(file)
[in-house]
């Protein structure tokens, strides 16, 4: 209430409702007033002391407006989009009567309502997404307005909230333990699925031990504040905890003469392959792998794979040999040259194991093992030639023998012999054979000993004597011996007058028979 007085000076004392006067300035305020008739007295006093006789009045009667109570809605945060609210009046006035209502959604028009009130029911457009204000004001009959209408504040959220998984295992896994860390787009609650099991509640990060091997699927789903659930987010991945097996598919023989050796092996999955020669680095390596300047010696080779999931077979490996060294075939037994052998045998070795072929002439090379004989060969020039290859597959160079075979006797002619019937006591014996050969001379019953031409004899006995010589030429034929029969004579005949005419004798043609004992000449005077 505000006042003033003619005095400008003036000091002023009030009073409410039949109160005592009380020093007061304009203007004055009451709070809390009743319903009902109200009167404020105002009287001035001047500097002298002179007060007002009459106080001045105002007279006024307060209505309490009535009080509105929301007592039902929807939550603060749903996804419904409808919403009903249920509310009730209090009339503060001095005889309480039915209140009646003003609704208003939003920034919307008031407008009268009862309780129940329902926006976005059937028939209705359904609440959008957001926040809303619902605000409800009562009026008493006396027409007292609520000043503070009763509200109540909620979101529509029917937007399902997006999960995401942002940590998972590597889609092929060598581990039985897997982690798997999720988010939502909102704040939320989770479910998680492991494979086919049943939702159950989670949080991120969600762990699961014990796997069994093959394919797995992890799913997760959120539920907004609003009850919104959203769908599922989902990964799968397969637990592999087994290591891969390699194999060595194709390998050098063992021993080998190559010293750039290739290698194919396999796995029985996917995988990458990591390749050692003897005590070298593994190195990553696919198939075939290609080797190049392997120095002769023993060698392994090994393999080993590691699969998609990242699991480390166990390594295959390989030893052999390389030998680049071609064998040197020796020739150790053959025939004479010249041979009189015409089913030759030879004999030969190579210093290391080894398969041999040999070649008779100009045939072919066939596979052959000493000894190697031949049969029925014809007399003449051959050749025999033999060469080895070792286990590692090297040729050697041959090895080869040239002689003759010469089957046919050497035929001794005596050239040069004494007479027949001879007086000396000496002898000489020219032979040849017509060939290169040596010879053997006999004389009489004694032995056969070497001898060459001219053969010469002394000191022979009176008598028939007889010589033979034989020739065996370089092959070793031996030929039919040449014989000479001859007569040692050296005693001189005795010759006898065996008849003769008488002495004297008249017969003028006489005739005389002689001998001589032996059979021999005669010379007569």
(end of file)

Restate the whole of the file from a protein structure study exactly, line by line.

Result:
[in-house]
């Protein structure tokens, strides 16, 4: 209430409702007033002391407006989009009567309502997404307005909230333990699925031990504040905890003469392959792998794979040999040259194991093992030639023998012999054979000993004597011996007058028979 007085000076004392006067300035305020008739007295006093006789009045009667109570809605945060609210009046006035209502959604028009009130029911457009204000004001009959209408504040959220998984295992896994860390787009609650099991509640990060091997699927789903659930987010991945097996598919023989050796092996999955020669680095390596300047010696080779999931077979490996060294075939037994052998045998070795072929002439090379004989060969020039290859597959160079075979006797002619019937006591014996050969001379019953031409004899006995010589030429034929029969004579005949005419004798043609004992000449005077 505000006042003033003619005095400008003036000091002023009030009073409410039949109160005592009380020093007061304009203007004055009451709070809390009743319903009902109200009167404020105002009287001035001047500097002298002179007060007002009459106080001045105002007279006024307060209505309490009535009080509105929301007592039902929807939550603060749903996804419904409808919403009903249920509310009730209090009339503060001095005889309480039915209140009646003003609704208003939003920034919307008031407008009268009862309780129940329902926006976005059937028939209705359904609440959008957001926040809303619902605000409800009562009026008493006396027409007292609520000043503070009763509200109540909620979101529509029917937007399902997006999960995401942002940590998972590597889609092929060598581990039985897997982690798997999720988010939502909102704040939320989770479910998680492991494979086919049943939702159950989670949080991120969600762990699961014990796997069994093959394919797995992890799913997760959120539920907004609003009850919104959203769908599922989902990964799968397969637990592999087994290591891969390699194999060595194709390998050098063992021993080998190559010293750039290739290698194919396999796995029985996917995988990458990591390749050692003897005590070298593994190195990553696919198939075939290609080797190049392997120095002769023993060698392994090994393999080993590691699969998609990242699991480390166990390594295959390989030893052999390389030998680049071609064998040197020796020739150790053959025939004479010249041979009189015409089913030759030879004999030969190579210093290391080894398969041999040999070649008779100009045939072919066939596979052959000493000894190697031949049969029925014809007399003449051959050749025999033999060469080895070792286990590692090297040729050697041959090895080869040239002689003759010469089957046919050497035929001794005596050239040069004494007479027949001879007086000396000496002898000489020219032979040849017509060939290169040596010879053997006999004389009489004694032995056969070497001898060459001219053969010469002394000191022979009176008598028939007889010589033979034989020739065996370089092959070793031996030929039919040449014989000479001859007569040692050296005693001189005795010759006898065996008849003769008488002495004297008249017969003028006489005739005389002689001998001589032996059979021999005669010379007569």